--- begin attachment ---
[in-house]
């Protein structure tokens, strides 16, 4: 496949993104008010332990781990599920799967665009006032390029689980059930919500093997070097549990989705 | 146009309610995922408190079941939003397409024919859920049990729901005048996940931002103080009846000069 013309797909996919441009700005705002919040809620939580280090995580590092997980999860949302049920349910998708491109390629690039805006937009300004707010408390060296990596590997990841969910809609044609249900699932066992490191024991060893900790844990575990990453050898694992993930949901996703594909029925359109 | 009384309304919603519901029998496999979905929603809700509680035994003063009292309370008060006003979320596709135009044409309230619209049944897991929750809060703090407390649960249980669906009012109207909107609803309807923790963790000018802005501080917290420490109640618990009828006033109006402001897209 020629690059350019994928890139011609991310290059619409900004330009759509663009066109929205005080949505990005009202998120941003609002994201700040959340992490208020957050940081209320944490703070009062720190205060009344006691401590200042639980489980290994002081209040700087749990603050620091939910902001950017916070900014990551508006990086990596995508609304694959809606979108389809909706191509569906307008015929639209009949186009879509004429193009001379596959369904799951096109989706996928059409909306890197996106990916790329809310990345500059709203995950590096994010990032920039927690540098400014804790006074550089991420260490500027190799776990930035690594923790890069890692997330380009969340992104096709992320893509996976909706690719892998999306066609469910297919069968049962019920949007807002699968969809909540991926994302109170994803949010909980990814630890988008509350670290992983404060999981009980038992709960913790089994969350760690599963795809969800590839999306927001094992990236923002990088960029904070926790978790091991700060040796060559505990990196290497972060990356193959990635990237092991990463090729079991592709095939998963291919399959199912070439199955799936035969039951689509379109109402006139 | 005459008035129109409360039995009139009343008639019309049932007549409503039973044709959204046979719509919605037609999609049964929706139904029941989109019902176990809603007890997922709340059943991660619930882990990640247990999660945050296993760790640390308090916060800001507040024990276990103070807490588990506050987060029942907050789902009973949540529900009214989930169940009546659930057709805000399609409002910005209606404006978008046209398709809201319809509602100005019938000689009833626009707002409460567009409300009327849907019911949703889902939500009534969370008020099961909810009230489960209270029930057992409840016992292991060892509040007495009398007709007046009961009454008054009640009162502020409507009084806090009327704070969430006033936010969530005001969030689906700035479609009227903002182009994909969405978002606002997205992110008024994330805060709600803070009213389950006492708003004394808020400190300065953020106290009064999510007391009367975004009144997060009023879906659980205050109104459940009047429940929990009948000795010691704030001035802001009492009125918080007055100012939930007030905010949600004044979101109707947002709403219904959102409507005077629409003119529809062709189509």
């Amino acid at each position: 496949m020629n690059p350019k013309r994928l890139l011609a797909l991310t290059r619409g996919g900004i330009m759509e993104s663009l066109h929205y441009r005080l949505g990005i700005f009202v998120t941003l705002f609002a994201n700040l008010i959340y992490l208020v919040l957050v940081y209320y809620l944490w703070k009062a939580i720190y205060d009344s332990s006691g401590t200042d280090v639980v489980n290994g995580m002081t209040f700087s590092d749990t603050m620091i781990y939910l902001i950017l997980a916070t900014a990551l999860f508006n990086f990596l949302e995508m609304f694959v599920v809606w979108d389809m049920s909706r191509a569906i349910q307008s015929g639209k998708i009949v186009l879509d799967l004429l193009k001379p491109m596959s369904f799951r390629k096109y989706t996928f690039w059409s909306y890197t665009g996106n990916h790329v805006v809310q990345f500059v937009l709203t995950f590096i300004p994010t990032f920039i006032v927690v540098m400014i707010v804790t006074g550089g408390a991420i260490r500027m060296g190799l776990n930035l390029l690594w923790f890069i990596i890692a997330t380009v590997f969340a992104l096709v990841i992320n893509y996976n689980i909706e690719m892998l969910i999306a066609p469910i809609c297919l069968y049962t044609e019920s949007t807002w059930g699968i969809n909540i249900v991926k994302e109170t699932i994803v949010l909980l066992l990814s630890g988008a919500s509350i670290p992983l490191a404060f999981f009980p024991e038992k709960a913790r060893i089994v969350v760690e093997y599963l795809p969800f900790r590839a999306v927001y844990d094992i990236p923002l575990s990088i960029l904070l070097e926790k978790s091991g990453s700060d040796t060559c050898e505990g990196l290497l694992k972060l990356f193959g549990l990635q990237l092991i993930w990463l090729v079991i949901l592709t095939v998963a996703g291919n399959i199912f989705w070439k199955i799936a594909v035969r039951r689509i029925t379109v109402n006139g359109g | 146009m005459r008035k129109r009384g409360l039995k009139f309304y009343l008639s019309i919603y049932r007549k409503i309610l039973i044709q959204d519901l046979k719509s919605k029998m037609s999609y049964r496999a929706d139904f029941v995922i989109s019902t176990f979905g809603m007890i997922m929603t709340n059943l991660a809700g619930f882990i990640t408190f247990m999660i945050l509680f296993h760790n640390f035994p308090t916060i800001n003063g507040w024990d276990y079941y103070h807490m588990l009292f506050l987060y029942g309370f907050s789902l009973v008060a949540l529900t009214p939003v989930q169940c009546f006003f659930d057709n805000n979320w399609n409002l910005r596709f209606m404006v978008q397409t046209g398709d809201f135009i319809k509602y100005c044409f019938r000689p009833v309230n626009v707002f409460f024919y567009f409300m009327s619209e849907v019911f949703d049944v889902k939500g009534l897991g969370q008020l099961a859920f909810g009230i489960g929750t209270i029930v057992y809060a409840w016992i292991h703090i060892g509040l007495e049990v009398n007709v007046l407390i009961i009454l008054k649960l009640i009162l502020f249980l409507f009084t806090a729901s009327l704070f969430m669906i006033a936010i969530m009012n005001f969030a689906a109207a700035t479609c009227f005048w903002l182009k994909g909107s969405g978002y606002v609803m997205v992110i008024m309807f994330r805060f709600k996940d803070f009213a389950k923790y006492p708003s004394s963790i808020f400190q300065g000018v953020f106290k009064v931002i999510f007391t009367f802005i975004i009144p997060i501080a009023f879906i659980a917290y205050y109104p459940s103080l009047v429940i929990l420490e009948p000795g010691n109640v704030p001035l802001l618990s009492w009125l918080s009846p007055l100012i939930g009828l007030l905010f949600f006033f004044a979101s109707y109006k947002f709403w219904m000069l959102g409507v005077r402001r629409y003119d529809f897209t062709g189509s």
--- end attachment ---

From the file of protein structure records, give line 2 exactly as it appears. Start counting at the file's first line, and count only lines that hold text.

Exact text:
């Protein structure tokens, strides 16, 4: 496949993104008010332990781990599920799967665009006032390029689980059930919500093997070097549990989705 | 146009309610995922408190079941939003397409024919859920049990729901005048996940931002103080009846000069 013309797909996919441009700005705002919040809620939580280090995580590092997980999860949302049920349910998708491109390629690039805006937009300004707010408390060296990596590997990841969910809609044609249900699932066992490191024991060893900790844990575990990453050898694992993930949901996703594909029925359109 | 009384309304919603519901029998496999979905929603809700509680035994003063009292309370008060006003979320596709135009044409309230619209049944897991929750809060703090407390649960249980669906009012109207909107609803309807923790963790000018802005501080917290420490109640618990009828006033109006402001897209 020629690059350019994928890139011609991310290059619409900004330009759509663009066109929205005080949505990005009202998120941003609002994201700040959340992490208020957050940081209320944490703070009062720190205060009344006691401590200042639980489980290994002081209040700087749990603050620091939910902001950017916070900014990551508006990086990596995508609304694959809606979108389809909706191509569906307008015929639209009949186009879509004429193009001379596959369904799951096109989706996928059409909306890197996106990916790329809310990345500059709203995950590096994010990032920039927690540098400014804790006074550089991420260490500027190799776990930035690594923790890069890692997330380009969340992104096709992320893509996976909706690719892998999306066609469910297919069968049962019920949007807002699968969809909540991926994302109170994803949010909980990814630890988008509350670290992983404060999981009980038992709960913790089994969350760690599963795809969800590839999306927001094992990236923002990088960029904070926790978790091991700060040796060559505990990196290497972060990356193959990635990237092991990463090729079991592709095939998963291919399959199912070439199955799936035969039951689509379109109402006139 | 005459008035129109409360039995009139009343008639019309049932007549409503039973044709959204046979719509919605037609999609049964929706139904029941989109019902176990809603007890997922709340059943991660619930882990990640247990999660945050296993760790640390308090916060800001507040024990276990103070807490588990506050987060029942907050789902009973949540529900009214989930169940009546659930057709805000399609409002910005209606404006978008046209398709809201319809509602100005019938000689009833626009707002409460567009409300009327849907019911949703889902939500009534969370008020099961909810009230489960209270029930057992409840016992292991060892509040007495009398007709007046009961009454008054009640009162502020409507009084806090009327704070969430006033936010969530005001969030689906700035479609009227903002182009994909969405978002606002997205992110008024994330805060709600803070009213389950006492708003004394808020400190300065953020106290009064999510007391009367975004009144997060009023879906659980205050109104459940009047429940929990009948000795010691704030001035802001009492009125918080007055100012939930007030905010949600004044979101109707947002709403219904959102409507005077629409003119529809062709189509």